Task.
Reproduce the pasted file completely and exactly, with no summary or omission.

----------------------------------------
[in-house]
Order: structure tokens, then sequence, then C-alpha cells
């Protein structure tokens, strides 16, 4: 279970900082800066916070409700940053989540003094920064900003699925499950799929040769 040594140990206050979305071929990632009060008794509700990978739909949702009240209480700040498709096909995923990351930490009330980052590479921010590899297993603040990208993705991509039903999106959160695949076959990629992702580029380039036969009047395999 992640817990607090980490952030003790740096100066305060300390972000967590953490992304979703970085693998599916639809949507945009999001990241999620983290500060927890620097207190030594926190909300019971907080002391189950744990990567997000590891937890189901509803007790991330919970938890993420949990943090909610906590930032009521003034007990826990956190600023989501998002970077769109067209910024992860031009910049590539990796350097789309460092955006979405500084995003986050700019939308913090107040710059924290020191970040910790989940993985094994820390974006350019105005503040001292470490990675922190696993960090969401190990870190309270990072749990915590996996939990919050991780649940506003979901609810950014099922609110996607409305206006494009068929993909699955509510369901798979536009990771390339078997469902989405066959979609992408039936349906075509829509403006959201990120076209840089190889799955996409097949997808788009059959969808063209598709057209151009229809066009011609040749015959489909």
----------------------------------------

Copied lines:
[in-house]
Order: structure tokens, then sequence, then C-alpha cells
């Protein structure tokens, strides 16, 4: 279970900082800066916070409700940053989540003094920064900003699925499950799929040769 040594140990206050979305071929990632009060008794509700990978739909949702009240209480700040498709096909995923990351930490009330980052590479921010590899297993603040990208993705991509039903999106959160695949076959990629992702580029380039036969009047395999 992640817990607090980490952030003790740096100066305060300390972000967590953490992304979703970085693998599916639809949507945009999001990241999620983290500060927890620097207190030594926190909300019971907080002391189950744990990567997000590891937890189901509803007790991330919970938890993420949990943090909610906590930032009521003034007990826990956190600023989501998002970077769109067209910024992860031009910049590539990796350097789309460092955006979405500084995003986050700019939308913090107040710059924290020191970040910790989940993985094994820390974006350019105005503040001292470490990675922190696993960090969401190990870190309270990072749990915590996996939990919050991780649940506003979901609810950014099922609110996607409305206006494009068929993909699955509510369901798979536009990771390339078997469902989405066959979609992408039936349906075509829509403006959201990120076209840089190889799955996409097949997808788009059959969808063209598709057209151009229809066009011609040749015959489909």